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Innovation needs humanities

To many people in humanities and social sciences, “innovation” has come to sound like a dirty word. To some, the dirt stems from the word’s vicinity to managerial insistence on quantifiable impact; to others, from its allusions to techno-evolutionism. Some merely dismiss innovation as the latest buzzword.

As a buzzword, innovation is trailed by all kinds of myths that are the topic of Scott Berkun’s bestseller, The Myths of Innovation, originally published in 2007. The book is written to a wide audience. but seems particularly targeted to anyone aspiring to become an innovator themselves, as well as to those trying to manage innovation in organizations.

To me, the book offered a non-academic glimpse to how innovation is understood in the “field” (so to speak). It is written by someone with a history of working in the tech industry and – judging by the history of speaking engagements on his website – apparent credibility in that space.

That’s why I was pleasantly surprised by the book’s engagement with historiography – with the basic reality that “all histories are based on interpretation and points of view”. In other words, innovation as a significant positive change (as Berkun defines it) is always a matter of perspective and position.

In short, the book argues that the history of innovation is repeatedly told in heroic stories of success, showcasing exceptional individuals who are leading the whole of humankind towards inevitable progress. In contrast, the reality of changing something significantly for the better rests on contributions of those who came earlier, on collaboration with others, on learning from inevitable mistakes, and on favourable circumstances and happenstance. And even if intentions were good all around, the outcome might very well be disastrous (and so, I guess, not an innovation at all).

One persistent myth insists that innovation only takes great engineering skills, and the rest will follow. The Myths of Innovation dismantles this misconception.

Often humanities and social sciences are offered a role only when a ready-made technological solution needs to be accepted and adopted by the general public. But humanities and social sciences can also support and, indeed, be themselves a source of innovation by, for example,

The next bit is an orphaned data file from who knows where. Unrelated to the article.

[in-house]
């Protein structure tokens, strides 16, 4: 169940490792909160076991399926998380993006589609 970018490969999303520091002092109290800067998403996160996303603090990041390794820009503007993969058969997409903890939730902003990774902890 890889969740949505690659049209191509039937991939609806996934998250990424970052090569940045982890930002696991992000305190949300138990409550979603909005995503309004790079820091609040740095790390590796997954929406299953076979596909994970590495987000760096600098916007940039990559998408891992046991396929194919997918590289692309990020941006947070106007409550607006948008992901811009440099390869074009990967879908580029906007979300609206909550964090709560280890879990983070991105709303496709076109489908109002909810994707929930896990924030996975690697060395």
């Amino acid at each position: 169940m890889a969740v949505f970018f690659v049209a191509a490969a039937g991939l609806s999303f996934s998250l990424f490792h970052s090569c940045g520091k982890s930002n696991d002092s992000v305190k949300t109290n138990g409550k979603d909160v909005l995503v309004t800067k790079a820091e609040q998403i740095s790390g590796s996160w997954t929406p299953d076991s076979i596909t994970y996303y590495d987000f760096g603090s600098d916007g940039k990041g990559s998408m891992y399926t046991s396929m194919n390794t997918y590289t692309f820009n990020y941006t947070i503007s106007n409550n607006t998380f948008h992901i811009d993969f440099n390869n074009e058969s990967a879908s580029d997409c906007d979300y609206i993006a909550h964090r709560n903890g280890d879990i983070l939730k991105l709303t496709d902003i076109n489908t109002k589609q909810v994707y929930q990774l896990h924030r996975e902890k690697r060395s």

• helping avoid past mistakes by questioning and filling in blanks in the accepted stories of past innovations and the reasons for their success,
  • exposing cultural blind spots and biases, and offering alternative interpretations and points of view, or by
  • identifying fears and desires motivating people’s behavior and recognising the cultural and social patterns behind them.

An understanding of people, the differences in their situations and backgrounds, and how they interact with one another in different socio-cultural environments is not something that comes into play only once a solution is ready to be shipped.

If a solution is meant to make a significant positive change, understanding of its target audience is a must. And not only that: to mitigate the risk of negative spillovers, it is essential to also understand how the solution will affect those in its wider area of influence.

This understanding needs to be there from the outset. Without it, it is impossible to know which problem – and whose problem – it is that we are trying to solve.

Culture, persistent habits linked to existing technology, inheritance and tradition (be they good or bad), power relations, prioritization between costs, differences in values, tastes, and opinions, and the time horizon under consideration are all factors that Berkun notes play a crucial role in deciding the fate of any innovation.

In other words, even technological innovations rise and fall with the understanding of historical, cultural, and social relations.

There’s no question that there is a lot of hype around innovation. But if we are to find solutions that enable us to build more sustainable and equitable futures, we need people with training in humanities and social sciences to engage with it.

Photo: Photography Maghradze PH by Pexels